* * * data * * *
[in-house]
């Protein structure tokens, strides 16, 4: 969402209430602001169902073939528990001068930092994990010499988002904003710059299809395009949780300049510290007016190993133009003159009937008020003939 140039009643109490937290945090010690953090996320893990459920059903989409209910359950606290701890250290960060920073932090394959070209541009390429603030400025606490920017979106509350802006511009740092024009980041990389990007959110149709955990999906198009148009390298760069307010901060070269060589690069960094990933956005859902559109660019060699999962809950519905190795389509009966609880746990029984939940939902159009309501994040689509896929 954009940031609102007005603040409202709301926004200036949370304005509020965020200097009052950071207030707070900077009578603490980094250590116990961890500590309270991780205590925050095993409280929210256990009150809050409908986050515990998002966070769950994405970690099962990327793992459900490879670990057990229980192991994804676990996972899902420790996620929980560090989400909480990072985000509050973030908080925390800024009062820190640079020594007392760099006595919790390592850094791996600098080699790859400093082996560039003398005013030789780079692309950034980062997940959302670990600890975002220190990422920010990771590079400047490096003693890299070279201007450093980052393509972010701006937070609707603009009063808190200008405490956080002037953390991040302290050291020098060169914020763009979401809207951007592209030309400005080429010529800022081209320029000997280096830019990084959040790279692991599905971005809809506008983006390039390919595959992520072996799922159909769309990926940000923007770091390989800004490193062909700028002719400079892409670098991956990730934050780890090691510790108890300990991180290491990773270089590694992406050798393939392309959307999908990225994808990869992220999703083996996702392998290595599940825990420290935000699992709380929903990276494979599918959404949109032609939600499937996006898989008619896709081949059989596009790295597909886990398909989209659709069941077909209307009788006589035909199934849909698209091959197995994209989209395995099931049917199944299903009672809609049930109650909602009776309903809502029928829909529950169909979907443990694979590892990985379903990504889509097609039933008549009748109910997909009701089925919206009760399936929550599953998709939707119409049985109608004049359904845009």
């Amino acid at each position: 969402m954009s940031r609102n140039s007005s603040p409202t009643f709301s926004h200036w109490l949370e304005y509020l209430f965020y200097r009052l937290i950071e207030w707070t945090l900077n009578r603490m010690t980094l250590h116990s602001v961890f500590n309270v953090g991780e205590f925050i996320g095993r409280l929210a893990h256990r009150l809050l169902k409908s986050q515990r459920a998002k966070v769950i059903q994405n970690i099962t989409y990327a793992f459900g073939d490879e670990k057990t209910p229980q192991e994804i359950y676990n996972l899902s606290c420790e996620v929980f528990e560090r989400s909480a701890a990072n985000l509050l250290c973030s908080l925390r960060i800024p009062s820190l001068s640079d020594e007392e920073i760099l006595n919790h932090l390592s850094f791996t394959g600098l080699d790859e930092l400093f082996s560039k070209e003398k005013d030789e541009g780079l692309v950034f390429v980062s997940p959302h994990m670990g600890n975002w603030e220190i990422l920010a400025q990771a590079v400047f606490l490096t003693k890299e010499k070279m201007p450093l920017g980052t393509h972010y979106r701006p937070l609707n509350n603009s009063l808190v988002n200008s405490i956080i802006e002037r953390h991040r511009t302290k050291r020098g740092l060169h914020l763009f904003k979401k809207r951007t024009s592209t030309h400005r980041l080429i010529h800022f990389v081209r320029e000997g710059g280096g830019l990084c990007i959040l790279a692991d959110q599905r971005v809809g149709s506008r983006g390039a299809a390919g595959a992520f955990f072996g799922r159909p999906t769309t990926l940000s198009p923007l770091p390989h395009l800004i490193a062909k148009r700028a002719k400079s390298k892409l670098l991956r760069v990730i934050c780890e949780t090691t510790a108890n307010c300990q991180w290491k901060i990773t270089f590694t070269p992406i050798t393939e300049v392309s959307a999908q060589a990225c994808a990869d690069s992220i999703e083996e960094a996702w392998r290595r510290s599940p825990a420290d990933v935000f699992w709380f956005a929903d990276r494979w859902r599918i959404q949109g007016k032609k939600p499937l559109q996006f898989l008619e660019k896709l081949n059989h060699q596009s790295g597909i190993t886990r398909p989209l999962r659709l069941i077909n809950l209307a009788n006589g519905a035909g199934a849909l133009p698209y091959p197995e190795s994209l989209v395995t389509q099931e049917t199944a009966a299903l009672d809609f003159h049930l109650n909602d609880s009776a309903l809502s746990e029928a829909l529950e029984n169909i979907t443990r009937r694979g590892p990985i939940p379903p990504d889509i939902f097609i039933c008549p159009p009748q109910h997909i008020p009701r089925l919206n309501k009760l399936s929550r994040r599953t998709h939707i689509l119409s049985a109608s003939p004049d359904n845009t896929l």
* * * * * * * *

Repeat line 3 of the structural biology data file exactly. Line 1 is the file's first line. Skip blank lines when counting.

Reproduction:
């Amino acid at each position: 969402m954009s940031r609102n140039s007005s603040p409202t009643f709301s926004h200036w109490l949370e304005y509020l209430f965020y200097r009052l937290i950071e207030w707070t945090l900077n009578r603490m010690t980094l250590h116990s602001v961890f500590n309270v953090g991780e205590f925050i996320g095993r409280l929210a893990h256990r009150l809050l169902k409908s986050q515990r459920a998002k966070v769950i059903q994405n970690i099962t989409y990327a793992f459900g073939d490879e670990k057990t209910p229980q192991e994804i359950y676990n996972l899902s606290c420790e996620v929980f528990e560090r989400s909480a701890a990072n985000l509050l250290c973030s908080l925390r960060i800024p009062s820190l001068s640079d020594e007392e920073i760099l006595n919790h932090l390592s850094f791996t394959g600098l080699d790859e930092l400093f082996s560039k070209e003398k005013d030789e541009g780079l692309v950034f390429v980062s997940p959302h994990m670990g600890n975002w603030e220190i990422l920010a400025q990771a590079v400047f606490l490096t003693k890299e010499k070279m201007p450093l920017g980052t393509h972010y979106r701006p937070l609707n509350n603009s009063l808190v988002n200008s405490i956080i802006e002037r953390h991040r511009t302290k050291r020098g740092l060169h914020l763009f904003k979401k809207r951007t024009s592209t030309h400005r980041l080429i010529h800022f990389v081209r320029e000997g710059g280096g830019l990084c990007i959040l790279a692991d959110q599905r971005v809809g149709s506008r983006g390039a299809a390919g595959a992520f955990f072996g799922r159909p999906t769309t990926l940000s198009p923007l770091p390989h395009l800004i490193a062909k148009r700028a002719k400079s390298k892409l670098l991956r760069v990730i934050c780890e949780t090691t510790a108890n307010c300990q991180w290491k901060i990773t270089f590694t070269p992406i050798t393939e300049v392309s959307a999908q060589a990225c994808a990869d690069s992220i999703e083996e960094a996702w392998r290595r510290s599940p825990a420290d990933v935000f699992w709380f956005a929903d990276r494979w859902r599918i959404q949109g007016k032609k939600p499937l559109q996006f898989l008619e660019k896709l081949n059989h060699q596009s790295g597909i190993t886990r398909p989209l999962r659709l069941i077909n809950l209307a009788n006589g519905a035909g199934a849909l133009p698209y091959p197995e190795s994209l989209v395995t389509q099931e049917t199944a009966a299903l009672d809609f003159h049930l109650n909602d609880s009776a309903l809502s746990e029928a829909l529950e029984n169909i979907t443990r009937r694979g590892p990985i939940p379903p990504d889509i939902f097609i039933c008549p159009p009748q109910h997909i008020p009701r089925l919206n309501k009760l399936s929550r994040r599953t998709h939707i689509l119409s049985a109608s003939p004049d359904n845009t896929l």